Wednesday, August 25, 2010

Last but not least from our Oregon trip: Brick House Vineyards and The Eyrie Vineyards

You usually need an appointment to visit Brick House Vineyards and when we called the winery, it was already late in the afternoon and we were just hoping to have an appointment for the next day. Therefore, we were surprised to be invited to come right away. At the winery, we were warmly welcomed by Alan Foster, an artisanal cider maker who now works at Brick House and casually sat around a farmhouse table to taste the latest estate productions.

Brick House Vineyards

Tasting with Alan Foster

We started with the Chardonnay, made from estate grown fruits. The wine is certified organic, fermented with native yeast, aged in used oak barrels, and bottled without filtration. I particularly liked the 2008 Brick House Estate Chardonnay with its nose of pear and stone fruit, smooth and creamy mouthfeel, and mineral finish.

Then we moved to the 2008 Brick House Boulder Block Pinot Noir. The fruit comes from a volcanic hillside that greatly differs from the nearby sedimentary soils that characterize the Ribbon Ridge appellation. Columbia river basalt rocks can be found between vines throughout the parcel. These volcanic boulders are particularly good at retaining moisture and warmth during the growing season and it is usually the last block to be harvested. The cuvée is all Pommard clones — originally from cuttings imported in the 1940's from Château de Pommard — and sees more new oak than the other reserve Cuvées. The wine had a fragrant, spicy nose, a rich, fruity palate almost liqueurish, leaving a lasting earthy finish.

Basalt rocks from the Boulder Block parcel and the 2008 Brick House Boulder Block Pinot Noir

The next wine was the 2008 Brick House Evelyn's Pinot Noir. For me, it had an even stronger spicy character and a longer finish. The cuvée is named after the mother of winemaker and founder Doug Tunnell. It is a blend from selected barrels and a very limited bottling built for long-term aging.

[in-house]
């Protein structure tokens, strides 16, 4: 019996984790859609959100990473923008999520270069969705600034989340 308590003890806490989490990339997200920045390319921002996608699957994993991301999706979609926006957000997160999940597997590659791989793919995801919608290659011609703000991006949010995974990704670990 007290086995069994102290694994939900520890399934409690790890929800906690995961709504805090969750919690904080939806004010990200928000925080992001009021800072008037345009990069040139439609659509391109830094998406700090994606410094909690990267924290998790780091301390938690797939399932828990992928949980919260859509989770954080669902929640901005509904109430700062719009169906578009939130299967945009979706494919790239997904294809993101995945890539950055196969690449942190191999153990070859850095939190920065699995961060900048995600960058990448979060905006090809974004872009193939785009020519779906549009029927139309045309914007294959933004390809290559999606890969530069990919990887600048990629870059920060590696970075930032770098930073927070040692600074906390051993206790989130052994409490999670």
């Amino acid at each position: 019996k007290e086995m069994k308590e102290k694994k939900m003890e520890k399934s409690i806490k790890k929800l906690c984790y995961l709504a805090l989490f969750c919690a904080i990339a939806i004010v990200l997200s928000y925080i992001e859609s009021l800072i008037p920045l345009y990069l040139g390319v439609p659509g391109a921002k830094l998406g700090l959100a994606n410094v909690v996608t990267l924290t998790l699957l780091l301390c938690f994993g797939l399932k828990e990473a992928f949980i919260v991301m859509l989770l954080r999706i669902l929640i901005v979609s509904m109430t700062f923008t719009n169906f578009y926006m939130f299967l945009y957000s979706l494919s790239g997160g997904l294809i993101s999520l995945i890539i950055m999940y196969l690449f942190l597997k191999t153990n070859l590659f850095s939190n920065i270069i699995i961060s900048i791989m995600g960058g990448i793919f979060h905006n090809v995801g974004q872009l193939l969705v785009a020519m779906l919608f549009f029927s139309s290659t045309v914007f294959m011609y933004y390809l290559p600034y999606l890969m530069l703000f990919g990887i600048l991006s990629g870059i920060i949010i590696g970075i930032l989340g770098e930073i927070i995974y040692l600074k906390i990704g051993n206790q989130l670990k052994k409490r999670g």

My husband had heard that the winery was making some gamay and asked about it. The current vintage had been sold out for a while but Alan let us taste a barrel sample of the 2010 vintage. There was no banana, candy, or bubble gum quality in the wine. Instead, it had some good depth and structure with some of these aromas of tobacco and black fruit that could also found in some of the best Crus of Beaujolais.

We were also lucky when we arrived at Eyrie Vineyards' historic winery in downtown Mcminnville. The previous visitors were still in the barrel room when we arrived and we were able to continue the guided visit of the wine facility.

The Eyrie Vineyards

The history of Eyrie is now well known but still fascinating. In 1965, David Lett — locally known as Papa Pinot — came to Oregon from California with 3,000 vine cuttings and planted the first Pinot noir vines in the Willamette Valley. One year later, he founded The Eyrie Vineyards with his wife Diana and produced his first vintage of Eyrie Pinot Noir in 1970. Then in 1979, the winery suddendly caught the attention of the international wine community as the 1975 Eyrie Vineyards Reserve Pinot Noir successfully competed at the Wine Olympics held in Paris that year. This instantly put Oregon on the map as a world class Pinot noir producing region.

Lett's original plan was to build a winery on the hillside overlooking the estate vineyard in the Dundee Hills but he found no bank to loan him any money. So he ended up refurbishing an old poultry plant in McMinnville. Many years later, his son Jason Lett is still making wine in the original building with even a few barrels from the 1970 vintage still in use. The mold that grows on the walls is part of the cellar's natural environment and is thought to play a positive role during the winemaking process.

The barrel room and the mold on the walls

Here are some of the wines we tasted:

2007 The Eyrie Vineyards Estate Pinot Noir: from the four estate vineyards in the Dundee Hills. The youngest vines were planted 19 years ago. Aged in mostly neutral French oak. Fresh nose of griotte cherry, tasty, well balanced, lively finish.

2008 The Eyrie Vineyards BlackCap Pinot Noir: made with organic fruits from the Dundee Hills and Carlton-Yamhill appellations. The vines are 20-year old and own-rooted (non grafted). Dark color, more earth and spices than fruit, concentrated.

2006 The Eyrie Vineyards Pinot Noir Reserve Original Vines: from Eyrie's original planting, 40-year-old vines grown on their own roots. Aged nearly two years in used barrel, bottled without filtration or fining. Sweet nose of wild berry, creme de cassis and spices, great texture, absolutely delicious!

2006 Eyrie Pinot Noir Reserve Original Vines

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